why cannot assign to function call

Mark Wooding mdw at distorted.org.uk
Sun Jan 11 11:47:09 CET 2009


rurpy at yahoo.com <rurpy at yahoo.com> wrote:
> Mark Wooding wrote:
> > rurpy at yahoo.com <rurpy at yahoo.com> wrote:
> >
> >> What is the observable difference between converting an
> >> array to a reference (pointer) to that array and passing
> >> the reference by value, and passing the array by reference?
> >
> > For one:
> >
> > #include <stdio.h>
> > static size_t foo(char v[]) { return sizeof v; }
> > int main(void) {
> >   char v[sizeof(char *) * 10];
> >   puts(foo(v) == sizeof(char *) ? "pointer" : "reference");
> >   return (0);
> > }
> 
> You are saying that because the size of the argument
> (10) is not available in the function, it cannot be
> call-by-reference?

No, I'm saying that because the parameter has pointer type, not array
type, it's a pointer being passed by value, not an array being passed by
reference.

And the size of the argument is not 10: it's 10 times as much as the
(nonzero) size of a pointer -- and therefore distinguishable on any C
implementation.

> I think fortran is accepted as the archetypal call-by-
> reference language and it does not automatically
> supply argument size information to functions.

Well and dandy; but Fortran doesn't turn arrays into pointers.

> > For another:
> >
> > static void bar(char v[]) { char ch = 0; v = &ch; }
> >   /* type error if arrays truly passed by reference */
> 
> v can be used as an array reference, e.g. "v[1] = 23"
> exactly as in the pass-by-reference fortran example.  And
> v can also be used as a local variable and reassigned.



> If the first option was the only one, would you not
> say C was definitely pass-by-reference (for arrays)?
> If one could only use v as a pointer (i.e. access
> the argument array as "*(v+1) = 23", then I would
> say that arrays are not passed at all, only pointers
> by-value.

Your knowledge of C is clearly limited, at best.  The notations *(p + i)
and p[i] are entirely equivalent in every way, since the square-brackets
indexing operator is in fact defined in terms of pointer dereference
(6.5.2.1):

: [#2] 2 A postfix expression followed by an expression in square
: brackets [] is a subscripted designation of an element of an array
: object. The definition of the subscript operator [] is that E1[E2] is
: identical to (*((E1)+(E2))). Because of the conversion rules that
: apply to the binary + operator, if E1 is an array object
: (equivalently, a pointer to the initial element of an array object)
: and E2 is an integer, E1[E2] designates the E2-th element of E1
: (counting from zero).

Of course, because the + operator is commutative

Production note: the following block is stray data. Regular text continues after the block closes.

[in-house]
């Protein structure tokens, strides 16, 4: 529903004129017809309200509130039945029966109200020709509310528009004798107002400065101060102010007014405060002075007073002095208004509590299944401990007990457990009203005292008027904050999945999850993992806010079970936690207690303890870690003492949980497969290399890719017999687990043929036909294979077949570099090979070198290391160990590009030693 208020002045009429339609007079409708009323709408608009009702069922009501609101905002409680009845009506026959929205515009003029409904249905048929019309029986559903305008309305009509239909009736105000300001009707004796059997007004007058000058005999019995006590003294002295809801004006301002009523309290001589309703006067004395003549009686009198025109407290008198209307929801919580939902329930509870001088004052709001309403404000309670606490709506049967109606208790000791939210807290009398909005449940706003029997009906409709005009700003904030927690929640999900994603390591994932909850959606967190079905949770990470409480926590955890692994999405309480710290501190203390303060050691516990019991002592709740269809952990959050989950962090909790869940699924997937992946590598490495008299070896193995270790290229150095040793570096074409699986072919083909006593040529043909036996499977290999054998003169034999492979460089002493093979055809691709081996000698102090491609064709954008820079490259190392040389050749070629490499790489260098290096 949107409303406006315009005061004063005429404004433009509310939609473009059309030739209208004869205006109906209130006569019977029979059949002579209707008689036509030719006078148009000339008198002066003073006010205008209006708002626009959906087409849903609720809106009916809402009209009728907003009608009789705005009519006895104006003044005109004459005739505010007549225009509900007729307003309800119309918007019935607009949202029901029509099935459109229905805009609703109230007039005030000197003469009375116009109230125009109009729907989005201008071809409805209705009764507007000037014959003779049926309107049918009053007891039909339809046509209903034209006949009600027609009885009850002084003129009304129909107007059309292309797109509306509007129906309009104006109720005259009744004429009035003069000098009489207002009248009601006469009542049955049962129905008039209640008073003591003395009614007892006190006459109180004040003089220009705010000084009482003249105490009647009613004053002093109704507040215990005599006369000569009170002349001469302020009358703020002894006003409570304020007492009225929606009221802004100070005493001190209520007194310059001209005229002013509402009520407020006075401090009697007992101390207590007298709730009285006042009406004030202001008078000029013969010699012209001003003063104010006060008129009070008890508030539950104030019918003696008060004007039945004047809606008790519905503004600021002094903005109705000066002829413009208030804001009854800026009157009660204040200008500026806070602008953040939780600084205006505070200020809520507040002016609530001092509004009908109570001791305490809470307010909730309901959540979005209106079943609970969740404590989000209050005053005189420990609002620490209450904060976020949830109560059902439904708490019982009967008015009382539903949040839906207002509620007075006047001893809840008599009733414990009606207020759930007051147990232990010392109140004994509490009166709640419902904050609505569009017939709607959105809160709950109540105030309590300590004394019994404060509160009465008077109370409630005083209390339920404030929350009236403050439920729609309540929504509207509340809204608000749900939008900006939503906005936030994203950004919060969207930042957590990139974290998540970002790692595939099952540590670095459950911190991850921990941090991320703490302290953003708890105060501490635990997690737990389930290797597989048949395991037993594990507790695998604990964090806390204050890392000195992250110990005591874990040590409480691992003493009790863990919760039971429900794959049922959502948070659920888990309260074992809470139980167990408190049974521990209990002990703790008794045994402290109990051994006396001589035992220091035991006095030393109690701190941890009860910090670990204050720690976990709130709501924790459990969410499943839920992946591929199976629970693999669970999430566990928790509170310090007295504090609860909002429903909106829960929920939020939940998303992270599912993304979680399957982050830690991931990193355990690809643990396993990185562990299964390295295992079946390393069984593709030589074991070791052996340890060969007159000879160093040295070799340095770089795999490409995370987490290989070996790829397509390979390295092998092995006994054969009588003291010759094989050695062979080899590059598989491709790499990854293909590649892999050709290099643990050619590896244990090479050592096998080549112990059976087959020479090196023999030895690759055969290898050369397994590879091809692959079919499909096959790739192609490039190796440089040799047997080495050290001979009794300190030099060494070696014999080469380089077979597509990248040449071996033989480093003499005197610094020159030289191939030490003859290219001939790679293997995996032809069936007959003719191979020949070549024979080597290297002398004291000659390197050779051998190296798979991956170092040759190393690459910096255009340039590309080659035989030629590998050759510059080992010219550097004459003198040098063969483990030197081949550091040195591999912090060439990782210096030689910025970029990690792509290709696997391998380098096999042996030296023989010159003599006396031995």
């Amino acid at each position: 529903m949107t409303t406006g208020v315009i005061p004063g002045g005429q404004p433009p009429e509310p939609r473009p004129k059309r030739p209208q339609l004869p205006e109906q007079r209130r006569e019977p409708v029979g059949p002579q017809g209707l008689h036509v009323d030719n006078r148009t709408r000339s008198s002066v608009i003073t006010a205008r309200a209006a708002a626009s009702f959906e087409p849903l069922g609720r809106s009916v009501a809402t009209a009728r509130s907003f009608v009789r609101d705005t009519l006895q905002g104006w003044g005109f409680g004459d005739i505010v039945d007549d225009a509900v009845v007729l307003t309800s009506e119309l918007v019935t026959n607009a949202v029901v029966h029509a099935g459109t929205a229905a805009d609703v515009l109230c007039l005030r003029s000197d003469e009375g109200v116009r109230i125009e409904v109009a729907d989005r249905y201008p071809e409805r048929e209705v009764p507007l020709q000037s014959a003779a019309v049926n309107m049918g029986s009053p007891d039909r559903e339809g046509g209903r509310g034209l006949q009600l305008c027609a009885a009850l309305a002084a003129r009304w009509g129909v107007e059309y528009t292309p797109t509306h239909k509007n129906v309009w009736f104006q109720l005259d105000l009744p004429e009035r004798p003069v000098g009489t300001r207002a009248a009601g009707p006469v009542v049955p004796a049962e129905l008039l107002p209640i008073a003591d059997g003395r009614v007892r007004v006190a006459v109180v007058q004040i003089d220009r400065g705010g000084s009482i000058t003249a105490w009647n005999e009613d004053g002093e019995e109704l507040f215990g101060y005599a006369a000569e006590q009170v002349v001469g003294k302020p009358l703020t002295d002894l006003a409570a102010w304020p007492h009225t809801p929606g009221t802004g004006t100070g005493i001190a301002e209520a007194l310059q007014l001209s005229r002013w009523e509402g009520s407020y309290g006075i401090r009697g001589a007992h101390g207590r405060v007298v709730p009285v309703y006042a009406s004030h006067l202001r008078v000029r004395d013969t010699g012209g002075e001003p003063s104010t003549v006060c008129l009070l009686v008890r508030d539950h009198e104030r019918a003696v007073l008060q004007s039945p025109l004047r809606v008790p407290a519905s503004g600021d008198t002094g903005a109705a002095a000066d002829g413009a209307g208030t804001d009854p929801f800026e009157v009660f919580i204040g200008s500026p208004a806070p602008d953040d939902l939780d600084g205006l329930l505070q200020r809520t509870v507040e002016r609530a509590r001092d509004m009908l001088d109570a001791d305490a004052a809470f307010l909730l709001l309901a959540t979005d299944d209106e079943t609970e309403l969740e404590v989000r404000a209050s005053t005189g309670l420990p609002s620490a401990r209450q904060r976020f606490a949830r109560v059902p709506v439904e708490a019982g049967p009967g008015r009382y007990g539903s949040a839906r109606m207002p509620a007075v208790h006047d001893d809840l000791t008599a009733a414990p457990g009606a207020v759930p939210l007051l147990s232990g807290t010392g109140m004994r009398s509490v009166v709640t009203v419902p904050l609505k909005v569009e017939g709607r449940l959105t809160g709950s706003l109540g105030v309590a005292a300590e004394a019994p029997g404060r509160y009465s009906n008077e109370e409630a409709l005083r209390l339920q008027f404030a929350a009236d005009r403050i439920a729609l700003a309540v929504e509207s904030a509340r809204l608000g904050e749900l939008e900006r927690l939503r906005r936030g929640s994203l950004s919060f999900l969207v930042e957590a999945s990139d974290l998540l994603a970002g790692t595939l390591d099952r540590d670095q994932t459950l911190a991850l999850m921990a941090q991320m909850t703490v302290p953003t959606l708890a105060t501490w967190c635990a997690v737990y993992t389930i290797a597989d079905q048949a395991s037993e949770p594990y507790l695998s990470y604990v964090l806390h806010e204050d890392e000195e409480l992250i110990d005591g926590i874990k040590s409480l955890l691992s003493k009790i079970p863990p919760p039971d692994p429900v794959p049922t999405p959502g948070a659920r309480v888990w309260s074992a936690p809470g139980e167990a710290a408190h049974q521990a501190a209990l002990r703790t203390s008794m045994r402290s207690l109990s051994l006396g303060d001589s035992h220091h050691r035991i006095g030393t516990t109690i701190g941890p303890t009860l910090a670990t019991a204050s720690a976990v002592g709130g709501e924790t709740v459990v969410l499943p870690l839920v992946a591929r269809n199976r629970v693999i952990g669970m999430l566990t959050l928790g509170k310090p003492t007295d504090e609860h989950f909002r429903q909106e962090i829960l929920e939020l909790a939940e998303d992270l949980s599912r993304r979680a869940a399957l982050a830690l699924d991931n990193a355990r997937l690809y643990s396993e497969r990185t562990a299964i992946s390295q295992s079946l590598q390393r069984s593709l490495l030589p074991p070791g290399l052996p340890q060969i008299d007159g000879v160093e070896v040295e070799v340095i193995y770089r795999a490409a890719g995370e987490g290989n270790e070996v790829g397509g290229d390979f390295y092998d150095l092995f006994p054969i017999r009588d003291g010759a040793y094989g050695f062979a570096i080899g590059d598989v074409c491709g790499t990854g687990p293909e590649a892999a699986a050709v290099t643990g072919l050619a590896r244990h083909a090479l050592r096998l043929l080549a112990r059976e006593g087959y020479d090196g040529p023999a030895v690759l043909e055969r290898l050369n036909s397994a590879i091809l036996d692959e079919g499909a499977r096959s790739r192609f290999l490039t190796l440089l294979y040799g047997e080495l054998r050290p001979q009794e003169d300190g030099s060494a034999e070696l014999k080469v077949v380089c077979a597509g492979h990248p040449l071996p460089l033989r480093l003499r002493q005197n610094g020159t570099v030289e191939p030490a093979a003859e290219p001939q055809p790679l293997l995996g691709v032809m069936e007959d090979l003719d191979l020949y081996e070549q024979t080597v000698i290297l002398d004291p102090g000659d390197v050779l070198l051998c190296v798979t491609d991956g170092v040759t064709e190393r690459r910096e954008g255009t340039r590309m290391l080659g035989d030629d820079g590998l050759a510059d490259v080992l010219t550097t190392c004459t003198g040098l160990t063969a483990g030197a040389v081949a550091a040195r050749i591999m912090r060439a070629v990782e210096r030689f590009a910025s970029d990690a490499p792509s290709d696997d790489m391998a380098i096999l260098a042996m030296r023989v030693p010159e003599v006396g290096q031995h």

> That both these options exist causes me to conclude
> that, for arrays, parameter passing can be viewed
> as either arrays by-reference or pointers by-value.
> 
> I don't understand what relevance type checking
> has.  Since you are choosing to use v as a pointer,
> one would not expect a type error, yes?

Compare:

  void mumble(void) { char v[42]; char ch = 0; v = &ch; }
     /* error: incompatible types in assignment */

It's because in the previous case v is a pointer that the compiler
doesn't mind me assigning to it.  In this case, because it's an array,
the compiler objects.

> >> I guess the case for pass-by-value would be a little stronger because
> >> one has to have "passing a pointer by value" anyway (since pointers
> >> are first-class datatypes) and that can be used to describe passing
> >> arrays (as you described).
> >
> > The difference is that the /callee/ function is different between the
> > two cases.
> >
> > Also, notice that arrays in expressions turn into pointers in the same
> > way, so function argument passing works the same way as assignment -- a
> > hallmark of pass-by-value.
> 
> Not in all expressions as you yourself mentioned:
>  int a[10], *ap;
>  sizeof a;
>  sizeof ap;

Well done, you've pedantically picked up on the lapse in the first part
of the sentence (about sizeof, which as you say I've already mentioned
elsewhere) but failed to take any notice of the more important and
relevant point in the second half -- that argument passing works the
same way as assignment -- for `arrays' just as for other types.

void fa(char p[]);
void fp(char *p);
void fi(int i);

char a[10 * sizeof(char *)] = "bar", aa[10 * sizeof(char *)] = "splat";
char *p = "foo", *pp = "mumble";
int i = 42, ii = 69;

i = ii;   /* assignment of integers */
fi(ii);   /* integer call-by-value */

p = pp;   /* assignment of pointers */
fp(pp);   /* pointer call-by-value */
fa(pp);   /* pointer call-by-value again */

a = aa;   /* type error: incompatible types in assignment */
a = pp;   /* type error: incompatible types in assignment */
p = aa;   /* assignment of pointers */
fa(aa);   /* pointer call-by-value yet again */
fp(aa);   /* pointer call-by-value yet again */

Again, I refer readers to ISO 9899:1999: in particular:

  * 6.3.2.1p3 (array-to-pointer decay)
  * 6.5.2.2 (function calls)
  * 6.5.16 (assignment operator)

Since I'm getting thoroughly fed up of repeating myself on this point,
I'm simply going to assume, from now on, that anyone who offers a
disagreement without citing passages from (at least a specific draft of)
ISO 9899 to support any claims made is simply being wilfully ignorant --
and therefore no longer worth my attention.

(If you don't have a copy of any such version, may I suggest

  http://std.dkuug.dk/jtc1/sc22/open/n2794/

citing this (confusingly) as n843, as a place to start.)

-- [mdw]



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